My consistent theme these many years of writing raceAhead has always been a plea to better understand the past for what it was, to better understand who we must become to fix what’s broken in the world. I admit, embracing ugly conspiracies to feed a thirsty id sounds like way less work.

So, yes, I think Adidas—a German company founded by enthusiastic members of Hitler’s Nazi party and who built the company on sneaker sales to the German army—waited too long to act. But so do many of us who have yet to process what our fandom, for Ye or anyone else, costs the world.

More news below.

Ellen McGirt

This edition of raceAhead was edited by Ashley Sylla.

On point

Brittney Griner loses on appeal. A Russian judge has decided to uphold the WNBA star’s conviction on drug smuggling charges; she is still facing a nine-year sentence in a Russian penal colony. In a statement, National Security Adviser Jake Sullivan called the latest hearing a “sham,” and that, “President Biden has been very clear that Brittney should be released immediately.” Experts are hoping for a prisoner swap, but it was a tough blow for Griner. “I’ve been here almost eight months, and people with more severe crimes have been given less than what I was given,” she told the court by video.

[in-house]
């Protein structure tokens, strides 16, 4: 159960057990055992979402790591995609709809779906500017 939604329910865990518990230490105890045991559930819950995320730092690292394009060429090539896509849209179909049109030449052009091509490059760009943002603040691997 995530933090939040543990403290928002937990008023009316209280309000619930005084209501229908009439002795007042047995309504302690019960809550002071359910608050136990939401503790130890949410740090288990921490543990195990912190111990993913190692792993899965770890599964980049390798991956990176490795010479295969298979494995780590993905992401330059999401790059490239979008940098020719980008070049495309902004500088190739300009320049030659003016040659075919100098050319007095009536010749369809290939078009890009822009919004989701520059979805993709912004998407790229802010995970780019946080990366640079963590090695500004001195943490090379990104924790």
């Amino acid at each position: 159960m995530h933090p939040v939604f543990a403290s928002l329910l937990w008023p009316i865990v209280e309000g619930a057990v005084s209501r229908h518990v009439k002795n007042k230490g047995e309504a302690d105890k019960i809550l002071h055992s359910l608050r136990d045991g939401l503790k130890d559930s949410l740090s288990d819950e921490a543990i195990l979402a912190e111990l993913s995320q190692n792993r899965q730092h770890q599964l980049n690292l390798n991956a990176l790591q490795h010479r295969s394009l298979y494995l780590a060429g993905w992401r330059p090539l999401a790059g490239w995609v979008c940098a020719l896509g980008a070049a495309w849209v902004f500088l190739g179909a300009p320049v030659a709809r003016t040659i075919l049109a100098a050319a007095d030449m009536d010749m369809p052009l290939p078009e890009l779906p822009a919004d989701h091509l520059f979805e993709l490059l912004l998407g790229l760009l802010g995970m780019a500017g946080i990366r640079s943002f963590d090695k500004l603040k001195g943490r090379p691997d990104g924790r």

What would you do with $30 billion? Reporter Emily Flitter decided to ask, yet again, what JPMorgan Chase had done about its pledge to put $30 billion toward closing the racial wealth gap—which seemed to focus on affordable housing and better access to banking services for Black and Latinx communities. The truth is it’s too early to tell, but her analysis seems to indicate that the bank is doing lots of things right—as long as the metrics for success remain crystal clear and the entire process is transparent. “A $30 billion commitment, to me, is a down payment,” says one expert observer.